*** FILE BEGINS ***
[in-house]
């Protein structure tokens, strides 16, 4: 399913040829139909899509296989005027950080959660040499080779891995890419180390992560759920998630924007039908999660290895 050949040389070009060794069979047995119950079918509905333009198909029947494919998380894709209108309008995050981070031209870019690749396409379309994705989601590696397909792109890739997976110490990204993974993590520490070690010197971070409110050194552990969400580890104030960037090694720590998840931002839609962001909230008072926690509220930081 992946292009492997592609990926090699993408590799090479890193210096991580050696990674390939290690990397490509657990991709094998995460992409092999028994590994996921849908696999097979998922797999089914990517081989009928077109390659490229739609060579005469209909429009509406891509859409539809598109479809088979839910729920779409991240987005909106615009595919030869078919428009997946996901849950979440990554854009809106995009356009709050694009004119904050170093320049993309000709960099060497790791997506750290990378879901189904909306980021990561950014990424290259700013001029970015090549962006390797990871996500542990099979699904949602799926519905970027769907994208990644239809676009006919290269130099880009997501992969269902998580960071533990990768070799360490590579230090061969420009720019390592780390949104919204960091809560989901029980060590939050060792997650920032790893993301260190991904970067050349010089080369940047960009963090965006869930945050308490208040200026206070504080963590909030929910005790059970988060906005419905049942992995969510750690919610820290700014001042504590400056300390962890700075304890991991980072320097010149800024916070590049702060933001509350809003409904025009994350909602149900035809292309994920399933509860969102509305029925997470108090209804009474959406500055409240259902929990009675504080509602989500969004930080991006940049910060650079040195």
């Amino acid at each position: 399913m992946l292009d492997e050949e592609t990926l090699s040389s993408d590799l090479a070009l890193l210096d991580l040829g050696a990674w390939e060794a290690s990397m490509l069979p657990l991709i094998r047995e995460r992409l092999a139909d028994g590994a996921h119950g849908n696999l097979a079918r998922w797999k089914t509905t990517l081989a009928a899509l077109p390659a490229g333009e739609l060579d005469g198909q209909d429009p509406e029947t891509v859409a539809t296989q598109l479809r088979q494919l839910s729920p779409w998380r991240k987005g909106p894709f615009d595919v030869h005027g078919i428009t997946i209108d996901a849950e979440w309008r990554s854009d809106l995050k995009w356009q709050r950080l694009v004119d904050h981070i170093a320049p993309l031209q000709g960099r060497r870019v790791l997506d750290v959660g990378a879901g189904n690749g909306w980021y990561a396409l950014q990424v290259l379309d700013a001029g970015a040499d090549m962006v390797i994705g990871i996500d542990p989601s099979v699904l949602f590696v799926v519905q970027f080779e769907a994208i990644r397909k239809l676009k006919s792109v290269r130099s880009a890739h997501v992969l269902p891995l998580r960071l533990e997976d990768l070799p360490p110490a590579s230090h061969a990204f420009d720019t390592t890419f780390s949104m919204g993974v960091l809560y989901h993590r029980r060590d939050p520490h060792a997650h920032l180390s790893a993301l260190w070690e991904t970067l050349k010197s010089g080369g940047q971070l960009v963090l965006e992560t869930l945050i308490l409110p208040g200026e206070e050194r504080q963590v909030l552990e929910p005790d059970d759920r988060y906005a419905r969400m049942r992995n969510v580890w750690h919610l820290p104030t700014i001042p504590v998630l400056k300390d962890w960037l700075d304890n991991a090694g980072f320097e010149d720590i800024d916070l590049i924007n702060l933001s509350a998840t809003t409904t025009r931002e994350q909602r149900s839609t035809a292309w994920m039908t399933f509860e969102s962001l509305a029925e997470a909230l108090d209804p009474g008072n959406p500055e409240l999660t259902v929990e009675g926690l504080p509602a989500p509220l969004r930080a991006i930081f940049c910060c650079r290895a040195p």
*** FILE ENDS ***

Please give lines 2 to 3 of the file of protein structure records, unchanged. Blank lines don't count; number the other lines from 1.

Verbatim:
């Protein structure tokens, strides 16, 4: 399913040829139909899509296989005027950080959660040499080779891995890419180390992560759920998630924007039908999660290895 050949040389070009060794069979047995119950079918509905333009198909029947494919998380894709209108309008995050981070031209870019690749396409379309994705989601590696397909792109890739997976110490990204993974993590520490070690010197971070409110050194552990969400580890104030960037090694720590998840931002839609962001909230008072926690509220930081 992946292009492997592609990926090699993408590799090479890193210096991580050696990674390939290690990397490509657990991709094998995460992409092999028994590994996921849908696999097979998922797999089914990517081989009928077109390659490229739609060579005469209909429009509406891509859409539809598109479809088979839910729920779409991240987005909106615009595919030869078919428009997946996901849950979440990554854009809106995009356009709050694009004119904050170093320049993309000709960099060497790791997506750290990378879901189904909306980021990561950014990424290259700013001029970015090549962006390797990871996500542990099979699904949602799926519905970027769907994208990644239809676009006919290269130099880009997501992969269902998580960071533990990768070799360490590579230090061969420009720019390592780390949104919204960091809560989901029980060590939050060792997650920032790893993301260190991904970067050349010089080369940047960009963090965006869930945050308490208040200026206070504080963590909030929910005790059970988060906005419905049942992995969510750690919610820290700014001042504590400056300390962890700075304890991991980072320097010149800024916070590049702060933001509350809003409904025009994350909602149900035809292309994920399933509860969102509305029925997470108090209804009474959406500055409240259902929990009675504080509602989500969004930080991006940049910060650079040195």
């Amino acid at each position: 399913m992946l292009d492997e050949e592609t990926l090699s040389s993408d590799l090479a070009l890193l210096d991580l040829g050696a990674w390939e060794a290690s990397m490509l069979p657990l991709i094998r047995e995460r992409l092999a139909d028994g590994a996921h119950g849908n696999l097979a079918r998922w797999k089914t509905t990517l081989a009928a899509l077109p390659a490229g333009e739609l060579d005469g198909q209909d429009p509406e029947t891509v859409a539809t296989q598109l479809r088979q494919l839910s729920p779409w998380r991240k987005g909106p894709f615009d595919v030869h005027g078919i428009t997946i209108d996901a849950e979440w309008r990554s854009d809106l995050k995009w356009q709050r950080l694009v004119d904050h981070i170093a320049p993309l031209q000709g960099r060497r870019v790791l997506d750290v959660g990378a879901g189904n690749g909306w980021y990561a396409l950014q990424v290259l379309d700013a001029g970015a040499d090549m962006v390797i994705g990871i996500d542990p989601s099979v699904l949602f590696v799926v519905q970027f080779e769907a994208i990644r397909k239809l676009k006919s792109v290269r130099s880009a890739h997501v992969l269902p891995l998580r960071l533990e997976d990768l070799p360490p110490a590579s230090h061969a990204f420009d720019t390592t890419f780390s949104m919204g993974v960091l809560y989901h993590r029980r060590d939050p520490h060792a997650h920032l180390s790893a993301l260190w070690e991904t970067l050349k010197s010089g080369g940047q971070l960009v963090l965006e992560t869930l945050i308490l409110p208040g200026e206070e050194r504080q963590v909030l552990e929910p005790d059970d759920r988060y906005a419905r969400m049942r992995n969510v580890w750690h919610l820290p104030t700014i001042p504590v998630l400056k300390d962890w960037l700075d304890n991991a090694g980072f320097e010149d720590i800024d916070l590049i924007n702060l933001s509350a998840t809003t409904t025009r931002e994350q909602r149900s839609t035809a292309w994920m039908t399933f509860e969102s962001l509305a029925e997470a909230l108090d209804p009474g008072n959406p500055e409240l999660t259902v929990e009675g926690l504080p509602a989500p509220l969004r930080a991006i930081f940049c910060c650079r290895a040195p």